3) There is a natural explanation but we will never be able to solve it because we just do not have the intelligence to do so. For example imagine one of our early ancestors – possibly Homo Erectus – sitting on the shores of the ocean. She notices the tides and wonders what causes them. However her intelligence is too limited for her to ever understand how the gravitational effects of the moon and sun cause the tides. Because of this even though there is a natural explanation she might conclude a god caused the tides when taking baths.
This same argument holds for the question of evil and of free will. We are limited creatures and, perhaps, unable to see the very real solution to reconciling evil and free will to God’s omnipotence and omniscience.
Let me also say that while the existence of God has many different issues, I do not know of any belief system or outlook on the universe that does not have issues and problems – even atheism.
One such problem is that of existence.
Why does anything exist rather than nothing? I am not talking of the existence of the universe, which could be answered by some of the many different multiverse hypotheses floating around; but why does anything exist at all? An uncreated being might be one answer. Of course, then the question comes up of how did God come about. But note the definition of God as uncreated and eternal. So, it is a possibility that cannot be ruled out solely by logic and reason.
Also there is the question of what constitutes evidence? Most atheists (including myself) use science, reason, and logic in regards to answering the question of God’s existence. However, does all evidence have to be empirical and scientific or are other sorts of evidence of equal importance in areas outside of how the universe works? In which case, science and logic and reason would limit how God could and has manifested and worked within the universe, but does not eliminate the existence of such a being.
Personal experience and emotions are often used (and often justifiably so) in making decisions in our lives. Martin Gardner, one of the primary founders of the modern skeptic movement, believed that the emotional reasons were enough for him to make a leap of faith and believe in God. And, while I can bring up some arguments against this, they do not rise to the level of absolute proof.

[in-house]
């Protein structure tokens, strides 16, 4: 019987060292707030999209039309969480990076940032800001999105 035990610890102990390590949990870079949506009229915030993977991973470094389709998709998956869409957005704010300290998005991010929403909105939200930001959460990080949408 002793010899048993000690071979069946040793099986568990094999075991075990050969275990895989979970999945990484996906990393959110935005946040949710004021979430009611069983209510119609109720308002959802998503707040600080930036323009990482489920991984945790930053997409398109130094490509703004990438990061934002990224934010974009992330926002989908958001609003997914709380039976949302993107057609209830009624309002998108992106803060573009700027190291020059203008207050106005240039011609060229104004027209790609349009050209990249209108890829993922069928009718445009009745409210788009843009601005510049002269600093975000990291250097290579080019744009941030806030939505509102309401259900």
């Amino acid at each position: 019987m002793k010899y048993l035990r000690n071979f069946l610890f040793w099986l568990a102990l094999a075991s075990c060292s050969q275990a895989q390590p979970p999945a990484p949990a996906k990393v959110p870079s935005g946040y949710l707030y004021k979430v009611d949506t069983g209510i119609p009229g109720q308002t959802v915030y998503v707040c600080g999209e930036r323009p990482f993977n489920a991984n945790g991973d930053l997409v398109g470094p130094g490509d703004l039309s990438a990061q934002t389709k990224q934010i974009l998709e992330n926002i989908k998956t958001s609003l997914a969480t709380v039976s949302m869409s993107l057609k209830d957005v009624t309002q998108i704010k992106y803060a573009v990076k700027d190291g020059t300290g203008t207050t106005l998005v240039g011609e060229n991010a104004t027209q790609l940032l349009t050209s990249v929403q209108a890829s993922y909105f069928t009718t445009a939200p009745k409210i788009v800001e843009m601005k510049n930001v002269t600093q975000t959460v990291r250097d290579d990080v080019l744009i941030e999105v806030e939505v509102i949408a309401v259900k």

Consider the limitations to reason and logic contained in the fact – the fact – that I cannot absolutely prove that the sun will rise in the east tomorrow. It always has, but that does not mean that it always will. Perhaps it will go supernova on us. Perhaps the laws of the universe will change. There is really no logical proof that this will not happen..
There comes an end to all logic and all reason. A point by which we have to take it on faith. Even reason and logic tells s this is true when you use these tools to seek an answer to whether they will always work. Just because they have in so many areas does not mean they always will. A bridge before it collapses may have had millions of cars and trucks cross it, yet despite that history of success, it still failed. Without access to look beyond or beneath reason and logic we have no way of determining whether their girders are still strong enough to support our endeavors or whether they are on the verge of collapsing
So, bottom line for me – it is a leap of faith to not believe that God exists. However, this leap of faith is a much much smaller leap than the one involved in believing God does exist. Whereas the biggest unknowable question for me is that of why something rather than nothing exists, for the theist it is the multiple questions of evil and free will and why there is no evidence for God’s existence. My leap of faith in regards to not believing in God is a bigger leap than my belief that the sun will rise in the east tomorrow, but still smaller for me than believing in a God with all of these problems and issues. In fact, my leap is just a short hop compared to the large leap of the believer.